This can be easily avoided by using the following method.  Have your helper stand  on  far side of the bird,  0pposite  of the direction the pup will come from,  near but not on top of the bird.     You have two options at this point.  Check cord on or check cord off.  For the  young 12 week old pup, I take the pup off the check cord when it has been led to where I want it to start going  into the field. It is a good training habit to start the dog where it will have a good chance of finding  the side of the scent cone.

Send the pup into the field using the same command you will use later to start your dog into a field.  I use the simple “hunt” command.  No time like the present to start forming associations between commands and actions.   You probably will have to follow and encourage the pup to work in the correct direction.   Watch closely for signs the pup has found the scent.  It will start to move in a zig-zag pattern as it finds and follows the scent cone to the bird.

One of two things will happen at this point,   The pup will zero in on the pigeon right  away, or it will pause in a pointing position and then pounce.   This is where your helper comes in.   His job is to use his foot or  a fishing pole ( for more reach) to get the pigeon airborne before the pup  catches it.   Make sure to praise it as it zeros in on the pigeon before the flush.  Don’t praise it after it has begun to chase the bird.  Remember we are working with very young pups,  earlier I said don’t let pups chase birds,  however during the 1st lesson it’s to soon to discourage chasing.  Just don’t encourage it. Do this bird planting exercise two to four times putting the bird in a different place in the same general area.

If the pup is older (say 6 mo’s or older),  and hasn’t  had an opportunity to find birds,   I would leave the check cord on and restrain the pup from chasing from the start.  Hold back the pup until the bird is out of sight.   Yhey usually give up the chase fairly quickly once the bird is out of sight.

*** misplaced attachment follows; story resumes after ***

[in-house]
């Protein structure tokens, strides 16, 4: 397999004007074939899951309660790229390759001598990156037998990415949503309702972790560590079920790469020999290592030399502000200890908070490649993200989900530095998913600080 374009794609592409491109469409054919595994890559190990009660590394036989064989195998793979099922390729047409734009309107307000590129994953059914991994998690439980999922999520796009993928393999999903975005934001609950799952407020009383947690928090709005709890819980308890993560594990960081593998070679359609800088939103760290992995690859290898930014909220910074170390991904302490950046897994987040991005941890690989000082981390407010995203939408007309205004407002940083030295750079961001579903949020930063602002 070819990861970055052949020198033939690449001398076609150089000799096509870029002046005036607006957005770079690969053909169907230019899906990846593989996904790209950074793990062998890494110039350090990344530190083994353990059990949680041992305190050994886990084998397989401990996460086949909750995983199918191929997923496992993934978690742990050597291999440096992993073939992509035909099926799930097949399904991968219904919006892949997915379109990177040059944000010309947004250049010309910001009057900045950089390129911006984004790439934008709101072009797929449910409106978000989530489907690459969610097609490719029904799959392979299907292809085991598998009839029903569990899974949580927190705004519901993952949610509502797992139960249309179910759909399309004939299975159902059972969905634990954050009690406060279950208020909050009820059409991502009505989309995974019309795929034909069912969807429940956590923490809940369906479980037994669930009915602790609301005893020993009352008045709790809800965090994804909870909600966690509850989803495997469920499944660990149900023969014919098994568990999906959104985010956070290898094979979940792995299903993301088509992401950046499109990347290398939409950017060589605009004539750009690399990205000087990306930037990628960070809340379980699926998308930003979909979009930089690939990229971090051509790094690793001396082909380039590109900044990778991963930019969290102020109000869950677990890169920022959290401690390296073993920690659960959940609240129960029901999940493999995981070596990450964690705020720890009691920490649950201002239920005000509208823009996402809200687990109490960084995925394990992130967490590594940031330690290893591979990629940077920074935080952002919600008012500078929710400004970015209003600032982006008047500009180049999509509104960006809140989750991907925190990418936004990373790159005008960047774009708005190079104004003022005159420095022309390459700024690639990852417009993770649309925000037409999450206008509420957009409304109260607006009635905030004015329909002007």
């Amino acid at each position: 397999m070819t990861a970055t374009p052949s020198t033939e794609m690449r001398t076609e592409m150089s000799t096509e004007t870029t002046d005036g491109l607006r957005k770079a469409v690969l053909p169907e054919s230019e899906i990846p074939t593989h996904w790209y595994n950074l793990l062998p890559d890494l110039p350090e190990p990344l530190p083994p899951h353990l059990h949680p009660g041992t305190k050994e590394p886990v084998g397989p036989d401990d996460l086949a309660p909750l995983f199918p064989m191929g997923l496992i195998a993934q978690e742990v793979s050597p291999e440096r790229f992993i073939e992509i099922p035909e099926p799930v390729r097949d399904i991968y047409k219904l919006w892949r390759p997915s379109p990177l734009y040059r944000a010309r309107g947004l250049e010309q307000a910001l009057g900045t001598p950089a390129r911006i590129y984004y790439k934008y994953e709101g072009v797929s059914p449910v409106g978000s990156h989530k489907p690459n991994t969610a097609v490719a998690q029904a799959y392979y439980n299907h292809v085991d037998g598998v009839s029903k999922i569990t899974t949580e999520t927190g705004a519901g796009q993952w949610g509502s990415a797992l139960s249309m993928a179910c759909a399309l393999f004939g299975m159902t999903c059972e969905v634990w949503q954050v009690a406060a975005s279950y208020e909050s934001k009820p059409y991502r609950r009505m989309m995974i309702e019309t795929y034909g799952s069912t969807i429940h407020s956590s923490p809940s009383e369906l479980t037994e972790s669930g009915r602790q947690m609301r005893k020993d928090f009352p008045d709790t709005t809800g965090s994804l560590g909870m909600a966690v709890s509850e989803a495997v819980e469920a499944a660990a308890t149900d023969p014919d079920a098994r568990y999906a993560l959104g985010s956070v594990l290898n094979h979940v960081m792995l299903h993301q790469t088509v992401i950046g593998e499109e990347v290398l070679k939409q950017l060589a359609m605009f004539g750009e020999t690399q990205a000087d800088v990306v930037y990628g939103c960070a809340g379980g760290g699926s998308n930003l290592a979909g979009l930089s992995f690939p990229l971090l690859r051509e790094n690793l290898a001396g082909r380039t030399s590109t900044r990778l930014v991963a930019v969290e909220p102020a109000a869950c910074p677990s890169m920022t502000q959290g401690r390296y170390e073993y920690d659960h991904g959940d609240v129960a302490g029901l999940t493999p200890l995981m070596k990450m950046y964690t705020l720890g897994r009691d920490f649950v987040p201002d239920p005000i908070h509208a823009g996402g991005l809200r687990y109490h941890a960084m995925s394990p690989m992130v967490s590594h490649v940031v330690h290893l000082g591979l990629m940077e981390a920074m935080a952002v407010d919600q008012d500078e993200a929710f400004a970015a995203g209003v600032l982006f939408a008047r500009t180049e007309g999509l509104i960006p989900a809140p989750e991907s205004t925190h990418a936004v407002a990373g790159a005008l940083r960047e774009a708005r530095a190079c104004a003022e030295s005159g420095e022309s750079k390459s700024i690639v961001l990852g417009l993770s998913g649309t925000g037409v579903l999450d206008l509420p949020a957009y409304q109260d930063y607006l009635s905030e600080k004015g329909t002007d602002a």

Most pups I have worked with catch on right away,   they are eager to hunt even if  they don’t get to chase or catch birds.  When the occasional screw up occurs and the pup catches the bird,  I take the bird way without punishment or consequence.  If  the pup wants to hang on to its prize, give your release command, and blow into its ear.   It will release and some praise from you will be in order.

If your pup doesn’t show much interest in the planted  bird,  there are a few of things that you can do.   One,  take care that you don’t have your scent on the bird, that might confuse the pup.   Two, if it is a slow maturing pup wait till it is more mature and try again.  Pups can really vary as to what age the prey drive kicks in.   Three,  get a pigeon training harness, put a pidgeon in the harness, attach harness to a light cord connected to a long pole.  Use the setup to tease the pup by swinging the bird past the pup, setting the bird down briefly and pulling it away as the pup tries to catch it. You have to move quick and try your best to make sure the pup doesn’t catch it.  This drives pups crazy with desire,  and the next time you plant a bird it will be a whole different pup .  Four, maybe the hardest to do,  find a place with wild game birds and train there.

It usually doesn’t take but a couple of sessions for the introduction of birds,  part of bird training  to be sucessfully completed. Remember  to keep the training positive and fun.  This is especially important when working with young pups and birds.

That is all there is to it!